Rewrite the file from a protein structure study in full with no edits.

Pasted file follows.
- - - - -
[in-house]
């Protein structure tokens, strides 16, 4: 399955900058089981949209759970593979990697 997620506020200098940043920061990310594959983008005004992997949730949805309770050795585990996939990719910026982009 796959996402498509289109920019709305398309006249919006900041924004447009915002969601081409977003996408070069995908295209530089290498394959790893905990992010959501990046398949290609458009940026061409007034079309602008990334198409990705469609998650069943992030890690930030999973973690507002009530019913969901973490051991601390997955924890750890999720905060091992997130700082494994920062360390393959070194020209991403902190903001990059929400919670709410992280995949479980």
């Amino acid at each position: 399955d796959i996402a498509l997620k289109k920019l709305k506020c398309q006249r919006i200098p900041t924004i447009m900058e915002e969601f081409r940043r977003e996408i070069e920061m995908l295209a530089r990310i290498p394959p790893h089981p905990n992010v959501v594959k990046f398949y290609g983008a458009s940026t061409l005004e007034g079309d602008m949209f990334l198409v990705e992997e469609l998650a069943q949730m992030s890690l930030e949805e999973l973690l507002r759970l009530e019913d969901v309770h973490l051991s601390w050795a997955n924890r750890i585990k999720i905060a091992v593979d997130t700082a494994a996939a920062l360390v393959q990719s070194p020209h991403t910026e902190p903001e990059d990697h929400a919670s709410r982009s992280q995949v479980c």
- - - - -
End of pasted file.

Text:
[in-house]
């Protein structure tokens, strides 16, 4: 399955900058089981949209759970593979990697 997620506020200098940043920061990310594959983008005004992997949730949805309770050795585990996939990719910026982009 796959996402498509289109920019709305398309006249919006900041924004447009915002969601081409977003996408070069995908295209530089290498394959790893905990992010959501990046398949290609458009940026061409007034079309602008990334198409990705469609998650069943992030890690930030999973973690507002009530019913969901973490051991601390997955924890750890999720905060091992997130700082494994920062360390393959070194020209991403902190903001990059929400919670709410992280995949479980």
């Amino acid at each position: 399955d796959i996402a498509l997620k289109k920019l709305k506020c398309q006249r919006i200098p900041t924004i447009m900058e915002e969601f081409r940043r977003e996408i070069e920061m995908l295209a530089r990310i290498p394959p790893h089981p905990n992010v959501v594959k990046f398949y290609g983008a458009s940026t061409l005004e007034g079309d602008m949209f990334l198409v990705e992997e469609l998650a069943q949730m992030s890690l930030e949805e999973l973690l507002r759970l009530e019913d969901v309770h973490l051991s601390w050795a997955n924890r750890i585990k999720i905060a091992v593979d997130t700082a494994a996939a920062l360390v393959q990719s070194p020209h991403t910026e902190p903001e990059d990697h929400a919670s709410r982009s992280q995949v479980c």